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2 I'll worship at thy sacred seat, And, with thy love inspir’d, The praises of thy truth repeat, O'er all thy works admir’d. 3 Thou graciously inclin'dst thine ear, When I to thee did cry; And when my soul was press'd with fear, Didst inward strength supply. 4 Therefore shall every earthly prince Thy name with praise pursue, Whom these admir’d events convince That all thy works are true. 5 They all thy wondrous ways, O Lord, With cheerful songs shall bless; And all thy glorious acts record, Thy awful power confess. 6 For God, although enthron'd on high, Does thence the poor respect; The proud far off his seornful eye Beholds with just neglect. 7 Though I with troubles am oppress'd, He shall my foes disarm, Reheve my soul when most distress'd, And keep me safe from harm. 8 The Lord, whose mercies ever last, Shall fix my happy state; And, mindful of his favours past, Shall his own work complete. PSALM CXXXIX. HOU, Lord, by strictest search hast * known My rising up and lying down; My secret thoughts are known to thee, Known long before conceiv'd by me. 3 Thine eye my bed and path surveys, My public haunts and private ways; 4. #. know'st what 'tis my lips, would vent, My yet unutter'd words' intent. 5 Šo by thy power I stand ; On every side I find thy hand: 6 O skill, for human reach too high Toe dazzling bright for mortal eye! 7 O could I so perfidious be, To think of once deserting thee, Where, Lord, could I thy influence shun ? Or whither from thy presence run ? 8 If up to heaven I take my flight, * Tis there thou dwell'st enthron’d in light; If down to hell’s infernal plains, * Tis there Almighty vengeance reigns. 9 If I the . wings could gain, And fly beyond the western main, 10 Thy swifter hand would first arrive, And there arrest thy fugitive. 1 1 Or, should I try to shun thy sight Beneath the sable wings of night; One glance from thee, one piercing ray, Would kindle darkness into day. 12 The veil of night is no disguise, No screen from thy all-searching eyes; Through midnight shades thou find'st thy way, As in the blazing noon of day. 13 Thou know'st the texture of my heart, My reins, and every vital part; Each single thread in nature's loom, Hy thee was cover'd in the womb. 14 I’il praise thee, from whose hands I came, A work of such a curious frame; The wonders thou in me hast shown, My soul with grateful joy must own. 15 Thine eyes my substance did survey, \o host yet a lifeless mass it lay,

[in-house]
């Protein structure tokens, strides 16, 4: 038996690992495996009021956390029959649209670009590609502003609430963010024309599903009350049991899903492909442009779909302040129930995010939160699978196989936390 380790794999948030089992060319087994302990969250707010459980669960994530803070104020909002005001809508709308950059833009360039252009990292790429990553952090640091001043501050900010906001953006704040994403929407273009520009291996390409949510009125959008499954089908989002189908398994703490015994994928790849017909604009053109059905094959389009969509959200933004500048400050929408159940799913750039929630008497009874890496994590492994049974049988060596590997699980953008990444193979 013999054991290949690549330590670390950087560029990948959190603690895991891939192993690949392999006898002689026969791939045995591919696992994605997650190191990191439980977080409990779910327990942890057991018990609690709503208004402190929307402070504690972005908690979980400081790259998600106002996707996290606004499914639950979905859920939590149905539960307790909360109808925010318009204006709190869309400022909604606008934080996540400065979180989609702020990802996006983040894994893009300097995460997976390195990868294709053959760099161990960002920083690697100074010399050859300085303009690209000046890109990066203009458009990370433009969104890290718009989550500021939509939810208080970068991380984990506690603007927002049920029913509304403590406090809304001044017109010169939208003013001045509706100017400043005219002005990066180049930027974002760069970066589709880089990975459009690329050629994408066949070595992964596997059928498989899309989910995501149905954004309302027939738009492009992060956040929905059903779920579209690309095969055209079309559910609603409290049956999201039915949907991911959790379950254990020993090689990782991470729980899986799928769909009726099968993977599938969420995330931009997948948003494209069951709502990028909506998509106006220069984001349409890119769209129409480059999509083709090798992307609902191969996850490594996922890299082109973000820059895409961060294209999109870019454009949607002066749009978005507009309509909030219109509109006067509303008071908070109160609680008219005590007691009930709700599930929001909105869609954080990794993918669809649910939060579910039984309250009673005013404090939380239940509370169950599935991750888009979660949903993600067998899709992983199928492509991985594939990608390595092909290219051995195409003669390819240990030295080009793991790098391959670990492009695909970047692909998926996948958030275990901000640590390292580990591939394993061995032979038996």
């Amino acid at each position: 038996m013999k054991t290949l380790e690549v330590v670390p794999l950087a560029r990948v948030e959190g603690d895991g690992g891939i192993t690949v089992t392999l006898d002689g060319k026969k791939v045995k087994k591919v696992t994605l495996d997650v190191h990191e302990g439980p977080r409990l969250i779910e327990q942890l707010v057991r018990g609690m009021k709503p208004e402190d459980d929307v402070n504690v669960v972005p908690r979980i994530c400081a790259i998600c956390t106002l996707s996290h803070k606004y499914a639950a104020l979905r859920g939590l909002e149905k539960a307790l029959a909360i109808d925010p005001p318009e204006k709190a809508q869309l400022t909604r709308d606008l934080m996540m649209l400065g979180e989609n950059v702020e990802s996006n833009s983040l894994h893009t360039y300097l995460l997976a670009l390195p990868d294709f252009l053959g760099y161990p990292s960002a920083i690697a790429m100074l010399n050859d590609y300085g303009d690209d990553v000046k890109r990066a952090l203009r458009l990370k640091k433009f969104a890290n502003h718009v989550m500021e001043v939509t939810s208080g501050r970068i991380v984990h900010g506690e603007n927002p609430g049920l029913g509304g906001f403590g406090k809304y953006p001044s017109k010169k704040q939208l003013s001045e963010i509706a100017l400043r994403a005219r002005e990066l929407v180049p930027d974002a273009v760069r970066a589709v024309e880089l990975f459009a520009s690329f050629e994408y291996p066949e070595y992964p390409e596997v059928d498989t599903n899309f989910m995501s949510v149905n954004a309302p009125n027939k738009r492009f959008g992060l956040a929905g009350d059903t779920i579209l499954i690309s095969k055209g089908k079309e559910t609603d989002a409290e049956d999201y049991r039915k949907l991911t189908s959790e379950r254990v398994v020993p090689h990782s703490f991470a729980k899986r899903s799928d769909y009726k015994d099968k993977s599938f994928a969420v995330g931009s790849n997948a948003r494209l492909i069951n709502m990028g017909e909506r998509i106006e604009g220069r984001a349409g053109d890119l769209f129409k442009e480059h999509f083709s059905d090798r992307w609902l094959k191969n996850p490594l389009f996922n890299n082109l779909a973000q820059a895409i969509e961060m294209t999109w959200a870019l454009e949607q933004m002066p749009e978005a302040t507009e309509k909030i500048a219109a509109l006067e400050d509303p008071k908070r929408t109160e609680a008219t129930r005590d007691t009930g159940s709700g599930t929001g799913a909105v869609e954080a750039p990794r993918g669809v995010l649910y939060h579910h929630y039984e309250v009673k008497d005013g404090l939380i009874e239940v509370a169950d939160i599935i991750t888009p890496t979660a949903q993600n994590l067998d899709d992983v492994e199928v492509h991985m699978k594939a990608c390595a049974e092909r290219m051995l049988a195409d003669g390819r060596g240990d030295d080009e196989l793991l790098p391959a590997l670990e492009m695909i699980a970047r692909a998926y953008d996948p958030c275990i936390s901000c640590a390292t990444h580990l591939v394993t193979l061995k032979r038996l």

In secret how exactly wrought, Ere from its dark enclosure brought. 16 Thou didst the shapeless embryo see, Its parts were register’d by thee; Thou saw'st the daily growth they took, Form'd by the model of thy book. 17 Let me acknowledge too, O God, That since this maze of life I trod, Thy thoughts of love to me surmount The power of numbers to recount. 18 Far sooner could I reckon o’er The sands upon the ocean's shore; Each morn revising what I’ve done, I find th’ account but new begun. 19 The wicked thou shalt slay, O God: Depart from me ye men of blood, 20 Whose tongues heaven's Majesty profane, And take th' Almighty’s name in vain. 21 Lord, hate not I their impious crew, Who thee with enmity pursue? And does not grief my heart oppress, When reprobates thy laws transgress! 22 Who practise enmity to thee Shall utmost hatred have from me; Such men I utterly detest, As if they were my foes profest. 23, 24 Search, try, O God, my thoughts and heart, If mischief lurks in any part; Correct me where I go astray, And guide me in thy perfect way. PSALM CXL. RESERVE me, Lord, from crafty foes, Of treacherous intent; 2 And from the sons of violence, On open mischief bent. 3 Their sland'ring tongue the serpent’s sting In sharpness does exceed; Between their lips the gall of asps And adder's venom breed. 4 Preserve me, Lord, from wicked hands, Nor leave my soul forlorn, A prey to sons of violence, Who have my ruin sworn. 5 The proud for me have laid their snare, And spread their wily net; With traps and gins, where’er I move, I find my steps beset. 6' But thus environ'd with distress, Thou art my God, I said;